As for brands being friends, that's limited to a handful of very special brands I call "Prom King" Brands. You can read the whole theory here:

Anonymous said...


i don't think toad is being nostalgic or luddite.

having experienced both tv and online, TV is by far the more hospitable medium for branding.

and perma-optimistic ad folks declaring that we are in a golden age of advertising frankly don't know what they're talking about. it isn't.

TV needs advertising. the internet doesn't need advertising. and we all know people don't like advertising getting in the way of their fun.

Anonymous said...

Being more a pastist than futurist, I am still trying to figure out what happened and why.
Equality is very easy to achieve:
just destroy everything and reduce
everyone to nothing.
What is hard to achieve is prosperity, and the moments when there has been a prosperous population are few and all between 1880 and today and the places fewer still.
Paul Krugman thinks that there have been three periods when the U.S. was close to economic equality. He writes of them nostalgically even as he grins widely at the 91% top income tax rate that once was.
The three periods of Krugman's Halcyon days? The Great Depression, World War II, and the Sleepy 50s from which JFK awoke the nation by cutting the top rate from 91 to 70 on the way to "getting the country moving again."

Anonymous said...

Having just been eliminated from an online poker satellite tournament to gain entry to the prestigious Dortmunder Tournament on Full Tilt Poker, I had a thought on a related matter.
I have gone on Honeyshed a few times with mixed feelings, but occasionally very good ones.
Has anyone suggested---either ironically, seriously or sarcastically---that they take 20 million dollars and produce a TV campaign to run for a few days that introduces the idea to as many people as possible.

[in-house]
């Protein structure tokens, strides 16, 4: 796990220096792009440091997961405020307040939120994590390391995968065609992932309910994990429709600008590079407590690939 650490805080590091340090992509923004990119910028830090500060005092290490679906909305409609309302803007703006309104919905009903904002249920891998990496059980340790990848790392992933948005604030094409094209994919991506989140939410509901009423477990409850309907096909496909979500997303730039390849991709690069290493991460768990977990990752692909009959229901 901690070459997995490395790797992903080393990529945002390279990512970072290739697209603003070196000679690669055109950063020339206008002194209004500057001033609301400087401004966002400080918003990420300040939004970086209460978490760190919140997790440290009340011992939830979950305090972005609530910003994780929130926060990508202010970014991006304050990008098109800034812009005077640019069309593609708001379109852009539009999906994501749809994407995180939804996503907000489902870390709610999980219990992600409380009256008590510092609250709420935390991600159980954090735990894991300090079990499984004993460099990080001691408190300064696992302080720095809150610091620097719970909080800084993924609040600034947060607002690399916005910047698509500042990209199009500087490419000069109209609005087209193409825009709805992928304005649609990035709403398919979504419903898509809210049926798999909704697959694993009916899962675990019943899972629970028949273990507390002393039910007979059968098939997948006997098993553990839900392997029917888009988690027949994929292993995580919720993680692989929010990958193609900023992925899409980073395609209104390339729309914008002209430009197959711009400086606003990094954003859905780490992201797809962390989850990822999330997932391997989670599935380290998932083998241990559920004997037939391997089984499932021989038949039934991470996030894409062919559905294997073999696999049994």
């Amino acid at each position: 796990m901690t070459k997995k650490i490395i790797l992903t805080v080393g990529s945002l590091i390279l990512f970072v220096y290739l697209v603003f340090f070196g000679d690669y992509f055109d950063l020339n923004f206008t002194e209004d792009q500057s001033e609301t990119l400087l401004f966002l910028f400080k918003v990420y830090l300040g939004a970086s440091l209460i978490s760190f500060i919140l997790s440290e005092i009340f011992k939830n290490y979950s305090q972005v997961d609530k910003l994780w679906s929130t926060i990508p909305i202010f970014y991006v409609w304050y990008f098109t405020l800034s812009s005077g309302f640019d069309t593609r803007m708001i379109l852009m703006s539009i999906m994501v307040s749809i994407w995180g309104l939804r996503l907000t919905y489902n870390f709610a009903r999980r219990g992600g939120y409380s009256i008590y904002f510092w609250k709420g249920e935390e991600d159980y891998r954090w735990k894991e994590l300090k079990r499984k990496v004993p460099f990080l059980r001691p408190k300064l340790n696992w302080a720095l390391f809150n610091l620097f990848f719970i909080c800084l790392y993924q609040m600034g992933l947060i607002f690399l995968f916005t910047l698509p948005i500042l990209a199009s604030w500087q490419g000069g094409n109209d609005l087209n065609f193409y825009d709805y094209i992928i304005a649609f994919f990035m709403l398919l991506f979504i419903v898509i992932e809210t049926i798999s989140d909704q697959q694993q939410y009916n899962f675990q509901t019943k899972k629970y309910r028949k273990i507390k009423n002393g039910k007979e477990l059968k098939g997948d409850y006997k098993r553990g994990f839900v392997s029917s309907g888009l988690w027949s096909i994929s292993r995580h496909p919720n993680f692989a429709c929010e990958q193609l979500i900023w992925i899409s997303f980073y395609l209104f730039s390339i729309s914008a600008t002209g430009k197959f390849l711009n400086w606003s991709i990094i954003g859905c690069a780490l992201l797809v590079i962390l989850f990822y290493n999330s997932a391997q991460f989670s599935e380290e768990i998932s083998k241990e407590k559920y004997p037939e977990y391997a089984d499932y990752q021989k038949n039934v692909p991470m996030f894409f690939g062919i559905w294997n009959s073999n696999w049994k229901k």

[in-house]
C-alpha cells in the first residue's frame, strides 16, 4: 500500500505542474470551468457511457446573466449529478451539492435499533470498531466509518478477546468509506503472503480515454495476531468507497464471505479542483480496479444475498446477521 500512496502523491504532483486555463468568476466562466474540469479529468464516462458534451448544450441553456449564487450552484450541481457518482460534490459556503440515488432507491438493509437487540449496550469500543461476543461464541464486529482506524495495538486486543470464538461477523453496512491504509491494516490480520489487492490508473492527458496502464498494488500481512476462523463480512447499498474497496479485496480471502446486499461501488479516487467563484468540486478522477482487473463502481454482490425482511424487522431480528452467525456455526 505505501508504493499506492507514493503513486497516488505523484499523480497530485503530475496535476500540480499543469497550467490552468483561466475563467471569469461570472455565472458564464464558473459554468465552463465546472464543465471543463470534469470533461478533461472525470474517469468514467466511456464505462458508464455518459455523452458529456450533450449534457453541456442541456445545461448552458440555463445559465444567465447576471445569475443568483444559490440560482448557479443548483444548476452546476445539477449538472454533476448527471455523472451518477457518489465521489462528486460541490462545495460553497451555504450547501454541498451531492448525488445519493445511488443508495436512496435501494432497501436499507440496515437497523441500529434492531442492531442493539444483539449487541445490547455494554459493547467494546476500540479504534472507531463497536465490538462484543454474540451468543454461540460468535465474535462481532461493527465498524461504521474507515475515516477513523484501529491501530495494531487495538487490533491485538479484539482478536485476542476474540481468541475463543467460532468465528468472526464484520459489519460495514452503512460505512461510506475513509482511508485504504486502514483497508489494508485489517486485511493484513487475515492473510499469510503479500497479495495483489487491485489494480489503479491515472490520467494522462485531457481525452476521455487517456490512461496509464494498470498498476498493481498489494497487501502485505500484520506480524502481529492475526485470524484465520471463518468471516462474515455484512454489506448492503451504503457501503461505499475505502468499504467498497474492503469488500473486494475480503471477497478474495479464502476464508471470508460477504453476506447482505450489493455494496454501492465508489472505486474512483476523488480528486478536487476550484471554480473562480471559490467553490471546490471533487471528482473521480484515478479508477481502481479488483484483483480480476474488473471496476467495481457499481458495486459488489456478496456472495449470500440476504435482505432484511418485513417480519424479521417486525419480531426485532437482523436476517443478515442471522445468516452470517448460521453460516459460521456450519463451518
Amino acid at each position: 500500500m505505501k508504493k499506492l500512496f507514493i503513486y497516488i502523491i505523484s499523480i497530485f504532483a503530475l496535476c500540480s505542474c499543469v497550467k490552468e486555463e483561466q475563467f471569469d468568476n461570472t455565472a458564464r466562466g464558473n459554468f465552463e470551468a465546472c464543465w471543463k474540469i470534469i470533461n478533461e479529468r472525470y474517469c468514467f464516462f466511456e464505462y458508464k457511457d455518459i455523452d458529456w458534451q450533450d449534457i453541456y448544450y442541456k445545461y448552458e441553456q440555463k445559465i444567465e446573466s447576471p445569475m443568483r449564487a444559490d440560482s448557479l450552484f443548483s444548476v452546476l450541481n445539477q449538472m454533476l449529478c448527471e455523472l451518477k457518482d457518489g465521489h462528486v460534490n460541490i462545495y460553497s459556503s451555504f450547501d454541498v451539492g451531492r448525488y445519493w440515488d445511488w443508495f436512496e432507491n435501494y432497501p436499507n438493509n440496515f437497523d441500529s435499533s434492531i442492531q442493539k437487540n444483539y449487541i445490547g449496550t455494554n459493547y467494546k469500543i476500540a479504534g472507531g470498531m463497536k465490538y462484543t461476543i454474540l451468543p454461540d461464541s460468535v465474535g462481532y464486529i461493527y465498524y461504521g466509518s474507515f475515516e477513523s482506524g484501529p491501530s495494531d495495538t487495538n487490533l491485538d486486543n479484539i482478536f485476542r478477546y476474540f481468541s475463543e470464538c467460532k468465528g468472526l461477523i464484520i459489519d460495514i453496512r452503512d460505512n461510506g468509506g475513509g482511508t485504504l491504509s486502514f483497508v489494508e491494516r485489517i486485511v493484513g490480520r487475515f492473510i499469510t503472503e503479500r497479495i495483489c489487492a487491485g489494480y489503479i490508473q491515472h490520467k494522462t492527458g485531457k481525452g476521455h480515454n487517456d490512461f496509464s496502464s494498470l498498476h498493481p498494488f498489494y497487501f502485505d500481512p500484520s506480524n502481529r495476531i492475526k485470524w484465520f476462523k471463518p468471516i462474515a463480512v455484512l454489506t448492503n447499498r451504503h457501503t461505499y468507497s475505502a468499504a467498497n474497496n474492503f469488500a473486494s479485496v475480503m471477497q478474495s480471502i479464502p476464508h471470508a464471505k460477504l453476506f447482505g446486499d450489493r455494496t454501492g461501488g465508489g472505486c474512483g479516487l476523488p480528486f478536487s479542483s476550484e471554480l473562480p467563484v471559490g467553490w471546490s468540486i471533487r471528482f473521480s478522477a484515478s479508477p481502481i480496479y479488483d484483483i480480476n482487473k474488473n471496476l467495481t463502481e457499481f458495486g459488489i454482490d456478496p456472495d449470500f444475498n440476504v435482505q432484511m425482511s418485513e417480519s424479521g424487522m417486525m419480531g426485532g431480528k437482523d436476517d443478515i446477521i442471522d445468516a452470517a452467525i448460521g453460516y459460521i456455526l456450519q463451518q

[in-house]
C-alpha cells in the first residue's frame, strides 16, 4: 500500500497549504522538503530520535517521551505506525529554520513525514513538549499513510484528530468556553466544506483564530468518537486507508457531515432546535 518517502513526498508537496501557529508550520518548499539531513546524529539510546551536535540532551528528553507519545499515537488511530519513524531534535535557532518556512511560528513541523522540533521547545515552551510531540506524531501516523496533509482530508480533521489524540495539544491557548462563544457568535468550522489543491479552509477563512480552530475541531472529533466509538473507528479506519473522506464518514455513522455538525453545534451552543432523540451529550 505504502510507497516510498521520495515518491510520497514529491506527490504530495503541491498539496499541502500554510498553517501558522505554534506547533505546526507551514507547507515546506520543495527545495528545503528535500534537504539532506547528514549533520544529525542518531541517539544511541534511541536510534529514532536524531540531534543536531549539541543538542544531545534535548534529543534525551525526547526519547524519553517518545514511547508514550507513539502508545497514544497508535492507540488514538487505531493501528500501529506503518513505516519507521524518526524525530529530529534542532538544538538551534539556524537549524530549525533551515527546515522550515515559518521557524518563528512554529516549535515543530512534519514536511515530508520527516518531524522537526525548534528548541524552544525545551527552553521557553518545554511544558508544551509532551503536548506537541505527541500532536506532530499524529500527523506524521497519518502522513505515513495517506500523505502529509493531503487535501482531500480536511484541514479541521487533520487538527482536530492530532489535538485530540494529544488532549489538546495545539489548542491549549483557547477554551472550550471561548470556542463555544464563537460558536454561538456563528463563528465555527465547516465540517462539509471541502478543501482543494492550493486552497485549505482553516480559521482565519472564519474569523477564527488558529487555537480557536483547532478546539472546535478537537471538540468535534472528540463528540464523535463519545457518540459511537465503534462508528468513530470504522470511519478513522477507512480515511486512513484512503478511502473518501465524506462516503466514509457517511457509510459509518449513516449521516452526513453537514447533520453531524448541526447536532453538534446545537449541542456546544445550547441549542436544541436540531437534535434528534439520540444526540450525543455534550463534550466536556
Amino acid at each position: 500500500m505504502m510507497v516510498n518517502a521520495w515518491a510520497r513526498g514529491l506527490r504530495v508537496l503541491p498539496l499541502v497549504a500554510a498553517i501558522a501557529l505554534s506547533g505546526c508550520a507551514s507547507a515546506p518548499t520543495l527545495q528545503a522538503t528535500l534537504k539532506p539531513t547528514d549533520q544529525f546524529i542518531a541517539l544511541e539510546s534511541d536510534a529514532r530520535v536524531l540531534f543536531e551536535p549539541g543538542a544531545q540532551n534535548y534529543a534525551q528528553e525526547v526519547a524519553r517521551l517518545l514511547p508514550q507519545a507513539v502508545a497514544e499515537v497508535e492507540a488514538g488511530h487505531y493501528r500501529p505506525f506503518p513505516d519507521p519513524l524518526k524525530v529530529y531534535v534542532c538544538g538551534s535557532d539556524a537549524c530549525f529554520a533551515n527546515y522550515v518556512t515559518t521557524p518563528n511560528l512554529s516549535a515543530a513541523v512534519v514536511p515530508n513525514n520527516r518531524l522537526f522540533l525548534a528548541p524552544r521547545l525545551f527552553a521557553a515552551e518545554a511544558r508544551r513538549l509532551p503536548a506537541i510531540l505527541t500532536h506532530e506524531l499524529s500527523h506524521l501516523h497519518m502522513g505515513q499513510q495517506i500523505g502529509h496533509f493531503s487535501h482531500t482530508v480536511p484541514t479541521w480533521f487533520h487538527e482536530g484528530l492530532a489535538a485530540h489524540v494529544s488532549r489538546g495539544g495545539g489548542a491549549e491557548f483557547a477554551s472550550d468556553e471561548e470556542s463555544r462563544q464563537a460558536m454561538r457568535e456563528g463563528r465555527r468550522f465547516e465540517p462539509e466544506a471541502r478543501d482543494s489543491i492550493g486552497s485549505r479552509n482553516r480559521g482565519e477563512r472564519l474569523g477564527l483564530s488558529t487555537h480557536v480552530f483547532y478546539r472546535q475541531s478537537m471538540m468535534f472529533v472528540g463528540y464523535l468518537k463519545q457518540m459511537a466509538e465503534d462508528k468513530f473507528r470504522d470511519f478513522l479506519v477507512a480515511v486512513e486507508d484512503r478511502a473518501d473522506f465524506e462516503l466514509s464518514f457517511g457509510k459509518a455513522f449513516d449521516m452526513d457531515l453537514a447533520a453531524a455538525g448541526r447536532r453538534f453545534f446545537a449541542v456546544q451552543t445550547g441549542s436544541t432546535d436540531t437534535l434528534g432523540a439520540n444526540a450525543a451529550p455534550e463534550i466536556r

Or is the idea already dead?

Anonymous said...

tom brings up an excellent point. whatever else, honeyshed was well produced and better than most. the excellent brian beletic was at the executional helm. it had to be good to some extent. and is.

but to expect it to just magically "go viral" would have been foolishness. and that's what they did.

honeyshed needs what we in the industry call promotion. and, quick, how do you promote something?

That's right, TV. Or youtube. or somewhere that guarantees you the audience you need to spread the word. fast.

the movie studios know this. every other youtube roadblock is bought by them. they have content/ideas they need to sell. and they know they can't rely on WOM.

because that would be crazy!

Alan Wolk said...

@Tom & TSR: Excellent points. Honeyshed got most of its coverage from the ad trades - hardly a way to build a mass audience.
A good TV campaign would have helped immensely.
It's what I was referring to the other day when I was talking about how many people- clients and agency side- had this odd notion that the internet was like TV - if you put it up there, people would somehow find it, as if they flipped through the internet or looked on the internet version of TV Guide or something.
"Viral" is like a cute puppy. The first one you ooh and ahh over, but by the tenth, you're kind of "oh, another cute puppy."
Someone will figure this out soon enough- funny though to think of how much money was spent during Web 1.0 on TV commercials promoting web sites.

@RavMoshe: I don't know if Krugman was talking about the upper middle class suddenly feeling poor though. The people in the 90th to 99.5th percentiles are really starting to feel the gap b/w themselves and the top 0.5%
Interesting that those three periods he mentioned were all one right after the other though.

Anonymous said...

Yes, those three eras do follow each other, but have the relief of the late 40s, the immediate postwar prosperity--or at least prosperity for those countries not devastated by the war.
Krugman, himself, distinguishes those eras. He rails at the 1920s (but I think more anecdotally), the 80s, the 90s, and today. Oddly to me he gives a pass to the 70s which was the worst decade of my life and I was born before Tomasso d'Aquino.
The difference in the three eras he likes apparently was the top tax rate. So he likes the 50s when 91% was the top rate. (Of course, it was not an effective rate because at that level, no one would do anything.)
I had the chance to meet Krugman and wanted to ask him what percentage he thought was the maximum rate both practically and morally it was for a givernment to take from someone. My other question would have been: doesn't high rates of income tax prevent new wealth, new money from forming?
I.e. removing one of the hallmarks of American society, mobility.